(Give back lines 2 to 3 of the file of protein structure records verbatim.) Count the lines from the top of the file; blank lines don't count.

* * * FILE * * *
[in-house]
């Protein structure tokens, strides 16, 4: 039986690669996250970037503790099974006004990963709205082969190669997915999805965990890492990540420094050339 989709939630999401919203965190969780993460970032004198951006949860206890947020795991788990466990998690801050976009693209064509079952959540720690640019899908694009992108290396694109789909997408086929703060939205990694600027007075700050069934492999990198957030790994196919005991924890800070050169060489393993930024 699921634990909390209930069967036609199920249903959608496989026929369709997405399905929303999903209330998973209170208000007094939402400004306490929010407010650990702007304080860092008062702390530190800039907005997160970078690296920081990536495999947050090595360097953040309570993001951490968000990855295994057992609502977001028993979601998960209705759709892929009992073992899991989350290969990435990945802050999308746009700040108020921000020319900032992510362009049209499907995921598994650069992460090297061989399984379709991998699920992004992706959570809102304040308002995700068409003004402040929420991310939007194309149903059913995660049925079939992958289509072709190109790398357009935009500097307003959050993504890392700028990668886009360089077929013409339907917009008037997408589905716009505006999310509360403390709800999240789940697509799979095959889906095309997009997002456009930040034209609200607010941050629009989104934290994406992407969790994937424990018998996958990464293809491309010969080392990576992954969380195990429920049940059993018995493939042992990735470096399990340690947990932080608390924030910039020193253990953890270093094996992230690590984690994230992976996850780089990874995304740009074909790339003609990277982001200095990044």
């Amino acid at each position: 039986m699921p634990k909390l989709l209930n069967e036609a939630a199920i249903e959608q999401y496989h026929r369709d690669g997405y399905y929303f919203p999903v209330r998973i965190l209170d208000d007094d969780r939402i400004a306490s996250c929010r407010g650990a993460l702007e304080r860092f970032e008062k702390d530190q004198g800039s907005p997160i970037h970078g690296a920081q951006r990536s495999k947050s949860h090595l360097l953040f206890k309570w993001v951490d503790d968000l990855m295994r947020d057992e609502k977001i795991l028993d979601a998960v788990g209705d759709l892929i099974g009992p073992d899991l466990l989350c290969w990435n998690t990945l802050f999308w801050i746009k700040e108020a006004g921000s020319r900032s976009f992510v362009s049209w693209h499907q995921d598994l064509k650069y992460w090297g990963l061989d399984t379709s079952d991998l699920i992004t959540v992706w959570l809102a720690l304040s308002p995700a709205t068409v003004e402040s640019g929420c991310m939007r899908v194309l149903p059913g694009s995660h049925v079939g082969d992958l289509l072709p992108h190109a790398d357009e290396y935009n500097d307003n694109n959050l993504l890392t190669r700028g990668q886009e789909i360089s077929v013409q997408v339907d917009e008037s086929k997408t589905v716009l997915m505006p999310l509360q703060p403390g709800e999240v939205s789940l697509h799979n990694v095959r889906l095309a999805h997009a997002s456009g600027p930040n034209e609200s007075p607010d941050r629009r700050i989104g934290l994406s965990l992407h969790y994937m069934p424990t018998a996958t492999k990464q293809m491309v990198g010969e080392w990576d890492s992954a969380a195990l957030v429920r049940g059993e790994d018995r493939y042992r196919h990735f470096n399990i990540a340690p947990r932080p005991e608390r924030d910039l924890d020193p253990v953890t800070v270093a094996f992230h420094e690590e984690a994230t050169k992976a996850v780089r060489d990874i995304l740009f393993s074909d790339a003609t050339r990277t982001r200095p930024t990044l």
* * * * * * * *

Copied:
């Protein structure tokens, strides 16, 4: 039986690669996250970037503790099974006004990963709205082969190669997915999805965990890492990540420094050339 989709939630999401919203965190969780993460970032004198951006949860206890947020795991788990466990998690801050976009693209064509079952959540720690640019899908694009992108290396694109789909997408086929703060939205990694600027007075700050069934492999990198957030790994196919005991924890800070050169060489393993930024 699921634990909390209930069967036609199920249903959608496989026929369709997405399905929303999903209330998973209170208000007094939402400004306490929010407010650990702007304080860092008062702390530190800039907005997160970078690296920081990536495999947050090595360097953040309570993001951490968000990855295994057992609502977001028993979601998960209705759709892929009992073992899991989350290969990435990945802050999308746009700040108020921000020319900032992510362009049209499907995921598994650069992460090297061989399984379709991998699920992004992706959570809102304040308002995700068409003004402040929420991310939007194309149903059913995660049925079939992958289509072709190109790398357009935009500097307003959050993504890392700028990668886009360089077929013409339907917009008037997408589905716009505006999310509360403390709800999240789940697509799979095959889906095309997009997002456009930040034209609200607010941050629009989104934290994406992407969790994937424990018998996958990464293809491309010969080392990576992954969380195990429920049940059993018995493939042992990735470096399990340690947990932080608390924030910039020193253990953890270093094996992230690590984690994230992976996850780089990874995304740009074909790339003609990277982001200095990044």
């Amino acid at each position: 039986m699921p634990k909390l989709l209930n069967e036609a939630a199920i249903e959608q999401y496989h026929r369709d690669g997405y399905y929303f919203p999903v209330r998973i965190l209170d208000d007094d969780r939402i400004a306490s996250c929010r407010g650990a993460l702007e304080r860092f970032e008062k702390d530190q004198g800039s907005p997160i970037h970078g690296a920081q951006r990536s495999k947050s949860h090595l360097l953040f206890k309570w993001v951490d503790d968000l990855m295994r947020d057992e609502k977001i795991l028993d979601a998960v788990g209705d759709l892929i099974g009992p073992d899991l466990l989350c290969w990435n998690t990945l802050f999308w801050i746009k700040e108020a006004g921000s020319r900032s976009f992510v362009s049209w693209h499907q995921d598994l064509k650069y992460w090297g990963l061989d399984t379709s079952d991998l699920i992004t959540v992706w959570l809102a720690l304040s308002p995700a709205t068409v003004e402040s640019g929420c991310m939007r899908v194309l149903p059913g694009s995660h049925v079939g082969d992958l289509l072709p992108h190109a790398d357009e290396y935009n500097d307003n694109n959050l993504l890392t190669r700028g990668q886009e789909i360089s077929v013409q997408v339907d917009e008037s086929k997408t589905v716009l997915m505006p999310l509360q703060p403390g709800e999240v939205s789940l697509h799979n990694v095959r889906l095309a999805h997009a997002s456009g600027p930040n034209e609200s007075p607010d941050r629009r700050i989104g934290l994406s965990l992407h969790y994937m069934p424990t018998a996958t492999k990464q293809m491309v990198g010969e080392w990576d890492s992954a969380a195990l957030v429920r049940g059993e790994d018995r493939y042992r196919h990735f470096n399990i990540a340690p947990r932080p005991e608390r924030d910039l924890d020193p253990v953890t800070v270093a094996f992230h420094e690590e984690a994230t050169k992976a996850v780089r060489d990874i995304l740009f393993s074909d790339a003609t050339r990277t982001r200095p930024t990044l």